The Republican primary voter -- assuming that the field of top candidates does not change -- is faced with no perfect options when it comes to the life issue. Mitt Romney's recent embrace of the pro-life label is not entirely convincing. As a candidate for the U.S. senate in 1994, Romney boasted that there was no difference between his position on abortion and his opponent's (Teddy Kennedy). When he ran for governor of Massachusetts in 2002, Romney promised to leave the state's liberal abortion laws untouched.
Now Romney urges voters to believe that "In considering the issue of embryo cloning and embryo farming, I saw where the harsh logic of abortion can lead -- to the view of innocent new life as nothing more than research material or a commodity to be exploited." Okaaaay. Maybe it was the philosophical insight that the soul is immanent in the human form at all stages of development, or maybe it was the imminence of the Republican primaries. Who knows? Just recently we learned that Mrs. Romney (like the Giulianis) has contributed to Planned Parenthood.
Not even John McCain can boast an utterly unblemished record on life. In 2000, when asked what he would do if his daughter were considering an abortion, McCain replied that he would convene a "family conference." In 1999 he told the San Francisco Chronicle, "I would not support repeal of Roe v. Wade, which would then force X number of women to undergo dangerous and illegal operations." He clarified the next day, explaining that he has always supported the repeal of Roe. And he points to a 25- year record of pro-life votes in Congress. On the debit side, he supports using embryos for stem cell research.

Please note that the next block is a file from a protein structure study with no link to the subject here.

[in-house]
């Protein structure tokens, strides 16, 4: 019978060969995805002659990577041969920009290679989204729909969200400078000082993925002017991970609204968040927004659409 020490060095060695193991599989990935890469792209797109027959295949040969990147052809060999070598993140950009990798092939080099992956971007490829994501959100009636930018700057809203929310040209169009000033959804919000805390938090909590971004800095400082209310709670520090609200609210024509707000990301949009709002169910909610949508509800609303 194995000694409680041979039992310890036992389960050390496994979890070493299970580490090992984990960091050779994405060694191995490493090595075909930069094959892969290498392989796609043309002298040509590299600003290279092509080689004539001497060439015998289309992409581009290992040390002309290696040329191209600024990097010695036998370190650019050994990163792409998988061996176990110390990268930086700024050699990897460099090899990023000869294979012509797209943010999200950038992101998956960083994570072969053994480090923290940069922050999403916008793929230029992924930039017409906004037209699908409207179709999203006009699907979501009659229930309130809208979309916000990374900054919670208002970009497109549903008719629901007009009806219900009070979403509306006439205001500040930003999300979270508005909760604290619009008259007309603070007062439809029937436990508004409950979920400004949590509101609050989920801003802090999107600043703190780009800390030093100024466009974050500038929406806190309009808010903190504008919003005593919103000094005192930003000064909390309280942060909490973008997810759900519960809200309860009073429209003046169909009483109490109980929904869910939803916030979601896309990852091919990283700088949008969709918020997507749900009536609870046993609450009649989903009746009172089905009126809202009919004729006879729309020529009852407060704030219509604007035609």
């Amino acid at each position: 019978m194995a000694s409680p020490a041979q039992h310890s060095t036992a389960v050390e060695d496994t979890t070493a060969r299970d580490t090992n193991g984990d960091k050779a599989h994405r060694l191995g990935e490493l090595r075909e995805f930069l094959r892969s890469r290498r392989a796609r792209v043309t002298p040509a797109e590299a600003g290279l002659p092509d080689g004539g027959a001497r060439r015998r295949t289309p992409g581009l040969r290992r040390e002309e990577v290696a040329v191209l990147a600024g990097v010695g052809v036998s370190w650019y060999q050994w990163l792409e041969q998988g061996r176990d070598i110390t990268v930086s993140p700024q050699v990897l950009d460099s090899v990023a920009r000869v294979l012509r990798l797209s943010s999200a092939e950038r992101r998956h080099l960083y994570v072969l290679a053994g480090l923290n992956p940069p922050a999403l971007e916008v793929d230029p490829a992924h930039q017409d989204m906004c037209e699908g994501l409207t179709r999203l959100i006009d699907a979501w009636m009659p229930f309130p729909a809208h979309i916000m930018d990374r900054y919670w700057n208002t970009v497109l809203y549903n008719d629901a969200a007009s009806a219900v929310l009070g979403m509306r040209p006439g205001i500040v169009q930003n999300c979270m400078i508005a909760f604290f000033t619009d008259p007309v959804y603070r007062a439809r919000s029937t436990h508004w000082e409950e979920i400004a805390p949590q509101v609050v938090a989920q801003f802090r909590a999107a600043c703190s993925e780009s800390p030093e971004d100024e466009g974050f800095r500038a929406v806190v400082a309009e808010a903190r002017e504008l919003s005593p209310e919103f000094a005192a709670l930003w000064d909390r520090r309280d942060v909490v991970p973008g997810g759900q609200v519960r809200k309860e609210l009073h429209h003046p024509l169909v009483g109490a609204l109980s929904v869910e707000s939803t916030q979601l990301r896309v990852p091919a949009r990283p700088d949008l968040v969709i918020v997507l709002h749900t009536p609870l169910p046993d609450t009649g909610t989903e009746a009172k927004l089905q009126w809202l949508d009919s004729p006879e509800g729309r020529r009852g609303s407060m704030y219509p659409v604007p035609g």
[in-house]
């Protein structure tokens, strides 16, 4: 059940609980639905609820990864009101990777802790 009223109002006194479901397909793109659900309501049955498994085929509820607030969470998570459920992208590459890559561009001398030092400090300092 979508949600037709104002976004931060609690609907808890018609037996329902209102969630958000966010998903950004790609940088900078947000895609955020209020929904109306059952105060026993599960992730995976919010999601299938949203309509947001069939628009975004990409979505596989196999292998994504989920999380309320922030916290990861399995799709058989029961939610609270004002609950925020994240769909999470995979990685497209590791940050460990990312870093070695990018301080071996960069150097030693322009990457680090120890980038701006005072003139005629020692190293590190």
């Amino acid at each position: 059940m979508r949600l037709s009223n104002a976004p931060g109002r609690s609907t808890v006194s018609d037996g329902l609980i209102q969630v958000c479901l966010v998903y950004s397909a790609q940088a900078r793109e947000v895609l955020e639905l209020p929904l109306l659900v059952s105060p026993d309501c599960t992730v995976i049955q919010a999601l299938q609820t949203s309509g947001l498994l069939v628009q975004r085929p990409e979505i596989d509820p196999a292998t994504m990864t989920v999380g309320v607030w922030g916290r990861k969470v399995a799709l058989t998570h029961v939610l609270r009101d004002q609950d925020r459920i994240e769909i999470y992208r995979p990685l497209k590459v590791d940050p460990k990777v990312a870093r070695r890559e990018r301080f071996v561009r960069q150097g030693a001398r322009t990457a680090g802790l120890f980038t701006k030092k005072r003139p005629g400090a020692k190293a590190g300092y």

Inchoate candidate Fred Thompson once filled out a questionnaire to the effect that he favored legalized abortion in the first trimester, but he now stands staunchly against abortion.
So there we are -- no perfect options.